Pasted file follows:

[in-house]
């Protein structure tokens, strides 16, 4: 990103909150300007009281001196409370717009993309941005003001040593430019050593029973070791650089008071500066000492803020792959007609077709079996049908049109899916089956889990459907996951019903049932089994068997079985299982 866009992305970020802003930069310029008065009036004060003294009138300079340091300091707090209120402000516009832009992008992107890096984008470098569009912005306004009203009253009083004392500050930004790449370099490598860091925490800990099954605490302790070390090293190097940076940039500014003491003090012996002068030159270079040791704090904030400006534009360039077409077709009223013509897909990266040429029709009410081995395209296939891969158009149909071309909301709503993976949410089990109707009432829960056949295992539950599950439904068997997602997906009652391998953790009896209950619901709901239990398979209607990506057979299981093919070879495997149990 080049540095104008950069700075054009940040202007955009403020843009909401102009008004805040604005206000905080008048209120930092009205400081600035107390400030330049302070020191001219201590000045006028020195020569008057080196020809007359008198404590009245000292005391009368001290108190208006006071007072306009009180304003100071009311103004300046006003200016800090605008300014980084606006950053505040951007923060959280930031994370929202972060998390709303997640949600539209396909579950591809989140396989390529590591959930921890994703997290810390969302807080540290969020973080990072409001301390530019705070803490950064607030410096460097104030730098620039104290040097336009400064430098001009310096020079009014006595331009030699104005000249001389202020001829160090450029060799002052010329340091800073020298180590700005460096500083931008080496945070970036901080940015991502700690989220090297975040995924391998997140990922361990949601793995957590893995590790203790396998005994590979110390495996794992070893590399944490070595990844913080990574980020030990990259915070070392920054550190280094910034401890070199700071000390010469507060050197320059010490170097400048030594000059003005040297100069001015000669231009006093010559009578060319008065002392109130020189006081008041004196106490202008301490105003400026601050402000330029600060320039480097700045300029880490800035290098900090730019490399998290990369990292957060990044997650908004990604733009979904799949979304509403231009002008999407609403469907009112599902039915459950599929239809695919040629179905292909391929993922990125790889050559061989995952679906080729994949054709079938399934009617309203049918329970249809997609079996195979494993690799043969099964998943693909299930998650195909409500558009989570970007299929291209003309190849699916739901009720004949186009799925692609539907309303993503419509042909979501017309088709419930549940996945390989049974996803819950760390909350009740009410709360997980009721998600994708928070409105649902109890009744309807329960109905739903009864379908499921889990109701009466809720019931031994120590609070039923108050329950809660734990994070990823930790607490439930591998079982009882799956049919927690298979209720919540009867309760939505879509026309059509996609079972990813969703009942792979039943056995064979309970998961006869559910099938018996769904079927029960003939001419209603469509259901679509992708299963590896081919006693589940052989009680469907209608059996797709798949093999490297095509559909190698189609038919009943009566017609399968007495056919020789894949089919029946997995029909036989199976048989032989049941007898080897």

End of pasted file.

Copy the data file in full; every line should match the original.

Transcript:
[in-house]
């Protein structure tokens, strides 16, 4: 990103909150300007009281001196409370717009993309941005003001040593430019050593029973070791650089008071500066000492803020792959007609077709079996049908049109899916089956889990459907996951019903049932089994068997079985299982 866009992305970020802003930069310029008065009036004060003294009138300079340091300091707090209120402000516009832009992008992107890096984008470098569009912005306004009203009253009083004392500050930004790449370099490598860091925490800990099954605490302790070390090293190097940076940039500014003491003090012996002068030159270079040791704090904030400006534009360039077409077709009223013509897909990266040429029709009410081995395209296939891969158009149909071309909301709503993976949410089990109707009432829960056949295992539950599950439904068997997602997906009652391998953790009896209950619901709901239990398979209607990506057979299981093919070879495997149990 080049540095104008950069700075054009940040202007955009403020843009909401102009008004805040604005206000905080008048209120930092009205400081600035107390400030330049302070020191001219201590000045006028020195020569008057080196020809007359008198404590009245000292005391009368001290108190208006006071007072306009009180304003100071009311103004300046006003200016800090605008300014980084606006950053505040951007923060959280930031994370929202972060998390709303997640949600539209396909579950591809989140396989390529590591959930921890994703997290810390969302807080540290969020973080990072409001301390530019705070803490950064607030410096460097104030730098620039104290040097336009400064430098001009310096020079009014006595331009030699104005000249001389202020001829160090450029060799002052010329340091800073020298180590700005460096500083931008080496945070970036901080940015991502700690989220090297975040995924391998997140990922361990949601793995957590893995590790203790396998005994590979110390495996794992070893590399944490070595990844913080990574980020030990990259915070070392920054550190280094910034401890070199700071000390010469507060050197320059010490170097400048030594000059003005040297100069001015000669231009006093010559009578060319008065002392109130020189006081008041004196106490202008301490105003400026601050402000330029600060320039480097700045300029880490800035290098900090730019490399998290990369990292957060990044997650908004990604733009979904799949979304509403231009002008999407609403469907009112599902039915459950599929239809695919040629179905292909391929993922990125790889050559061989995952679906080729994949054709079938399934009617309203049918329970249809997609079996195979494993690799043969099964998943693909299930998650195909409500558009989570970007299929291209003309190849699916739901009720004949186009799925692609539907309303993503419509042909979501017309088709419930549940996945390989049974996803819950760390909350009740009410709360997980009721998600994708928070409105649902109890009744309807329960109905739903009864379908499921889990109701009466809720019931031994120590609070039923108050329950809660734990994070990823930790607490439930591998079982009882799956049919927690298979209720919540009867309760939505879509026309059509996609079972990813969703009942792979039943056995064979309970998961006869559910099938018996769904079927029960003939001419209603469509259901679509992708299963590896081919006693589940052989009680469907209608059996797709798949093999490297095509559909190698189609038919009943009566017609399968007495056919020789894949089919029946997995029909036989199976048989032989049941007898080897």